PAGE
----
• Looking at individual neighborhoods within the borough, the highest growth was in Upper Manhattan, where the median resale price grew 14.6 percent to reach $641,882.
  • In Brooklyn, resale price exhibited higher growth than Manhattan with an 8.3 percent increase, reaching $537,193.
  • At the close of 2015, the number of homes for sale in Manhattan fell 3.5 percent, to 10,122, which is the lowest ever in StreetEasy history.
  • Similar to the outlook for Manhattan, the Brooklyn for-sale market is expected to cool in 2016, but not as significantly.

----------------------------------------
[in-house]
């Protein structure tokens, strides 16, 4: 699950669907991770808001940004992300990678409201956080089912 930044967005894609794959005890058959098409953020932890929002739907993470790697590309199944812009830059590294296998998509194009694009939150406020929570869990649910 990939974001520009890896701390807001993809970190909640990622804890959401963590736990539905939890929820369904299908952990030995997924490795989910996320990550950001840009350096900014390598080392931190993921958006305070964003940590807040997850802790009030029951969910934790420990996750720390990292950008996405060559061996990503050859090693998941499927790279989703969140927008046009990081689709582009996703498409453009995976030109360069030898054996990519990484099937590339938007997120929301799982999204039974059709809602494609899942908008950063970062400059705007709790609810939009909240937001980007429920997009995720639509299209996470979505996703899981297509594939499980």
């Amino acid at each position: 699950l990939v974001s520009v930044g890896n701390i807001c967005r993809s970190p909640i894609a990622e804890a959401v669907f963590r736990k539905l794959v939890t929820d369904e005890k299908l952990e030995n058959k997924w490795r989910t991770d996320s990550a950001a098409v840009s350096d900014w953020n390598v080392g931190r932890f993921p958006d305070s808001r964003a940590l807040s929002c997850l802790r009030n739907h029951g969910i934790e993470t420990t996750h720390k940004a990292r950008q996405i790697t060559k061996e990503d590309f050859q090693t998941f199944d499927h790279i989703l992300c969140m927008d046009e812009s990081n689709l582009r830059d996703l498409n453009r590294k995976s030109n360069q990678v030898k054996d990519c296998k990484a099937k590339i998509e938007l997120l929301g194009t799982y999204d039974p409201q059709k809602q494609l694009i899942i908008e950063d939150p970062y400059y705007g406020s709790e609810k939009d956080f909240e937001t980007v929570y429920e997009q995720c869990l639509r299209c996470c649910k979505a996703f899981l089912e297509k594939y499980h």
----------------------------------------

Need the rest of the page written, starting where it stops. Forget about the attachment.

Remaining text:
For the first time in history, the median resale price in Manhattan surpassed $1 million, according to website StreetEasy. In its recent Quarterly Market Report, StreetEasy highlights Manhattan hitting $1,002,008, marking 7.1 percent growth from the year prior.

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